The Copper Canyon is actually six great gorges, each forged by its own river. The rivers come together to become Rio Fuerte, and the canyons collectively cover more than 25,000 square miles.
In addition to being substantially larger than the Grand Canyon, four of the six canyons of the Copper Canyon are also deeper. In some places, the Copper Canyon outdoes the depth of the Grand Canyon by more than 1,000 feet.
The steep and deep terrain of the canyons give it two different climactic zones. The bottom is subtropical, while the upper reaches and rim are alpine.
The canyons are home to black bears, deer, predatory cats and plenty of lizards and snakes.
Many tourists use the Chihuahua-Pacific Railway (or "Chepe") to enter the canyon, or even ride it for the entire trip. It is one of North America's great surviving railways, covering breathtaking terrain by means of 30 bridges and dozens of tunnels.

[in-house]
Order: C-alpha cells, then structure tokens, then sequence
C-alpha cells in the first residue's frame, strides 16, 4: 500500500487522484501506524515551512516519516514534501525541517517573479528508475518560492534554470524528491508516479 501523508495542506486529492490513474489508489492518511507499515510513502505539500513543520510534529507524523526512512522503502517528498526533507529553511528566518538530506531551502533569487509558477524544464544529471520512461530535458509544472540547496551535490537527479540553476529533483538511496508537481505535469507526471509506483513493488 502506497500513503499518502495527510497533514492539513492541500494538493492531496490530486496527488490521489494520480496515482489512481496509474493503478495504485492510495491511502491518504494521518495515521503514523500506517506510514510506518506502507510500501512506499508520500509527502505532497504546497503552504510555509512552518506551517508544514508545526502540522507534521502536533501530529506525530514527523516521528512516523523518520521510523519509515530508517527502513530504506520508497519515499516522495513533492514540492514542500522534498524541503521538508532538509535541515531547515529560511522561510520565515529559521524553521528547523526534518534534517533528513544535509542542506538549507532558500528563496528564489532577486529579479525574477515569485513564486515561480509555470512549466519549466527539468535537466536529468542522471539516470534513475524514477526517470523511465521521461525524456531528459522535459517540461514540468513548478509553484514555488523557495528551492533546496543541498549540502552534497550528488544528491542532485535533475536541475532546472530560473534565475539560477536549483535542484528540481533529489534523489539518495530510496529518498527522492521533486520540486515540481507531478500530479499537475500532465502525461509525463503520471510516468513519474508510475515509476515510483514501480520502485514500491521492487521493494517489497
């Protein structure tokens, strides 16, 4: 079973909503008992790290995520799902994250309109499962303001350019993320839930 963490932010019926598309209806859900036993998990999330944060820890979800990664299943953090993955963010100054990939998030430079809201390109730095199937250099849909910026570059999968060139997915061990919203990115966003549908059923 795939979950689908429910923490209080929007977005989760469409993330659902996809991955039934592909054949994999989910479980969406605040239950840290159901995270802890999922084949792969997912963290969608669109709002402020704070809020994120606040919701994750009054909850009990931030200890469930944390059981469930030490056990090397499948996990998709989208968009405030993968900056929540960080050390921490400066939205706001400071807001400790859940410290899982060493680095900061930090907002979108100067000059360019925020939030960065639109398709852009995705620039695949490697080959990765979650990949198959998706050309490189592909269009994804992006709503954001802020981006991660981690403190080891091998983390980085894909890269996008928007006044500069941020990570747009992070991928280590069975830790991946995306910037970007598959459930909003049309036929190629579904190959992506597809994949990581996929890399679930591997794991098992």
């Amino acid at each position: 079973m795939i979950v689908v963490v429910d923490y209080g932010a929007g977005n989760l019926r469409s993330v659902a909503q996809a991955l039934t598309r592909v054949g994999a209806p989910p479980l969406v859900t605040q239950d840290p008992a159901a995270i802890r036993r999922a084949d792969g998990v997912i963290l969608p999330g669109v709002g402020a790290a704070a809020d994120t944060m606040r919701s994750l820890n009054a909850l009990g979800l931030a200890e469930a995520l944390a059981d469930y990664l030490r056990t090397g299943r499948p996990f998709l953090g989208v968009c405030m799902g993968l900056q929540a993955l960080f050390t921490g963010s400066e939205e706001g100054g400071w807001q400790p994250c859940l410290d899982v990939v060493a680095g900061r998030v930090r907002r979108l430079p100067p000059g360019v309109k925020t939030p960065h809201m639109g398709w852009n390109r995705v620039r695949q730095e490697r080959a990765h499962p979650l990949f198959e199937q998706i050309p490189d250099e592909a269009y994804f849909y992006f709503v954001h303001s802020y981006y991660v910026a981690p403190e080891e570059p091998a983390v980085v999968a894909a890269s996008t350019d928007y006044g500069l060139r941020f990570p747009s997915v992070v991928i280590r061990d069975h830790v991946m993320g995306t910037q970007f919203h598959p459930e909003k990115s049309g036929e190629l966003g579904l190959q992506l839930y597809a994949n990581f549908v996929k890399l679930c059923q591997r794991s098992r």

A major base for outdoors enthusiasts is Creel, located in the canyon's alpine region. From there, mountain biking, day hiking, cross-country hiking and rock climbing are possible.
Article Written By Edwin Thomas
Edwin Thomas has been writing since 1997. His work has appeared in various online publications, including The Black Table, Proboxing-Fans and others. A travel blogger, editor and writer, Thomas has traveled from Argentina to Vietnam in pursuit of stories. He holds a Master of Arts in international affairs from American University.